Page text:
A suburb simply doesn’t become ‘popular.’ There are triggers which determine why a suburb starts to become known as a hot-spot. Some of these can be price related where a suburb clearly becomes attractive as adjoining suburbs continue to rise in market value, or where new road developments now provide easier access.
Firstly, when considering an emerging suburb, identify areas where the gentrification is alive and well. These are areas that are commanding premium prices, which now have restricted affordability. Then start valuating neighbouring or bordering suburbs, and the potential lifestyle and appeal of these areas too.
Many of the neighbouring areas may be divided by a major arterial road, train line or waterway, and subsequently they may not have enjoyed the same regard or appeal as their more popular neighbouring suburb. I call these suburbs the ‘bridesmaids’. They are often overlooked for the ‘prettier’ more desirable postcodes but can often offer real value in comparison to the more popular areas.
Perhaps local industry and manufacturing dominated the area which prevented quality housing or where smaller block sizes were initially released, modest housing styles emerged and have since characterised the area and have held values back until now.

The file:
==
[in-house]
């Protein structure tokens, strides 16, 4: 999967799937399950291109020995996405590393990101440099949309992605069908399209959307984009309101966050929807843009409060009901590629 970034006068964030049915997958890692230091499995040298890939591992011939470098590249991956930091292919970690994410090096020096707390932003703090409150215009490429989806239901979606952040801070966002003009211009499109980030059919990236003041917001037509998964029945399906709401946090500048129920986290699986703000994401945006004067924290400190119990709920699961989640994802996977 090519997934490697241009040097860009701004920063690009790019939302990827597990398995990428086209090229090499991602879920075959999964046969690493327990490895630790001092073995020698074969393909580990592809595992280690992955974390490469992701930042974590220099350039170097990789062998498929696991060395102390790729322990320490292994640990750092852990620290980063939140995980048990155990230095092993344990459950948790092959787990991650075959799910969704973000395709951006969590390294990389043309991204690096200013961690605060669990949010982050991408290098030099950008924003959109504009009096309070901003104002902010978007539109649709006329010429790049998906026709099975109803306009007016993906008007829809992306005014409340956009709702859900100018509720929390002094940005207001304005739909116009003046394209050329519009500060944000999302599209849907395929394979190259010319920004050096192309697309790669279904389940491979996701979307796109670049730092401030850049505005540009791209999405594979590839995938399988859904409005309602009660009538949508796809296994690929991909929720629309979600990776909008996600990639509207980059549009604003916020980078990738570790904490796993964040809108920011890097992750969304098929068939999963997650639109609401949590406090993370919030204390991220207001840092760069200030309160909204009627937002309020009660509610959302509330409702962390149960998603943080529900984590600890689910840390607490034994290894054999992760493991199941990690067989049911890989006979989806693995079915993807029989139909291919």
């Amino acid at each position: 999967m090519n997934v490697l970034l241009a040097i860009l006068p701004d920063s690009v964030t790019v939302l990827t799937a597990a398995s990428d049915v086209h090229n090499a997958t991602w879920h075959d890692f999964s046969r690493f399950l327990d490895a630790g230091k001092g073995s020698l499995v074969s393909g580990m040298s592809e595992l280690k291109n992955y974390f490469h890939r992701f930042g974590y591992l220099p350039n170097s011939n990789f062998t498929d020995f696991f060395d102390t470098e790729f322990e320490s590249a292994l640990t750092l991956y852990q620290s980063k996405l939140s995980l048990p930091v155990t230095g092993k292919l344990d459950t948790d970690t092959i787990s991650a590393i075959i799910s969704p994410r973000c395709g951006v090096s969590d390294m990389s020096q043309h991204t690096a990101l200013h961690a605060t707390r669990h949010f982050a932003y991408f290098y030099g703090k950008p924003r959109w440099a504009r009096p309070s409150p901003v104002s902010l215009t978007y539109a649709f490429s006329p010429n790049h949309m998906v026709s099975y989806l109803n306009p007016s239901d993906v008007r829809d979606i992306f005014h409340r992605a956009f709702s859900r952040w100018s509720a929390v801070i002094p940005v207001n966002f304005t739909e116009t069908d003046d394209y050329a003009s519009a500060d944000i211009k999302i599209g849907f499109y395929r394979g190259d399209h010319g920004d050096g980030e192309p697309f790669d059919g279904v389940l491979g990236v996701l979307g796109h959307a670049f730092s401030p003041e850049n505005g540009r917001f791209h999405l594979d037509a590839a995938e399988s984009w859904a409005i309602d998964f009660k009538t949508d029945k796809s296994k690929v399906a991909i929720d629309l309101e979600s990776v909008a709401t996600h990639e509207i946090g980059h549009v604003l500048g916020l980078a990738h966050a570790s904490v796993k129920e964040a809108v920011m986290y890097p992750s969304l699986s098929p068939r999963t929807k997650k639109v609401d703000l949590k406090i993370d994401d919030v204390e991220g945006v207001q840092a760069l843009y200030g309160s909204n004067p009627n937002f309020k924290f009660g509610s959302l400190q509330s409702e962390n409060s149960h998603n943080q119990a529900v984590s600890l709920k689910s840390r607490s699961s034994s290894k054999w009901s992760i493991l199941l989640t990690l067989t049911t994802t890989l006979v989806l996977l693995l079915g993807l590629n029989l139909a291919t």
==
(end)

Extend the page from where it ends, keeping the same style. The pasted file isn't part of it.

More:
An example is Camberwell in Melbourne where good education, parks, shopping and well serviced transportation under-pins strong property values.
However, just five kilometres down the road from the Camberwell Town Hall is Ashburton, with its mix of modest period timber bungalow homes and 1940’s government housing.
Buyers who are unable to afford high priced Camberwell or Malvern, have started to realise the appeal and far more affordable option in Ashburton, with most of the local amenities still within easy reach.
Cultural or ethnic groups can re-define an emerging suburb. Professional workers have driven medium density living and the re-development of our inner urban industrial enclaves, seeking lower home maintenance and a focus on lifestyle. As new populations and investment spill into these new areas, quality housing redevelopment takes over and the general appeal and local amenity continues to increase.
Before we know, the secret is out. We have a hot-spot!
Some examples of up and coming suburbs include:
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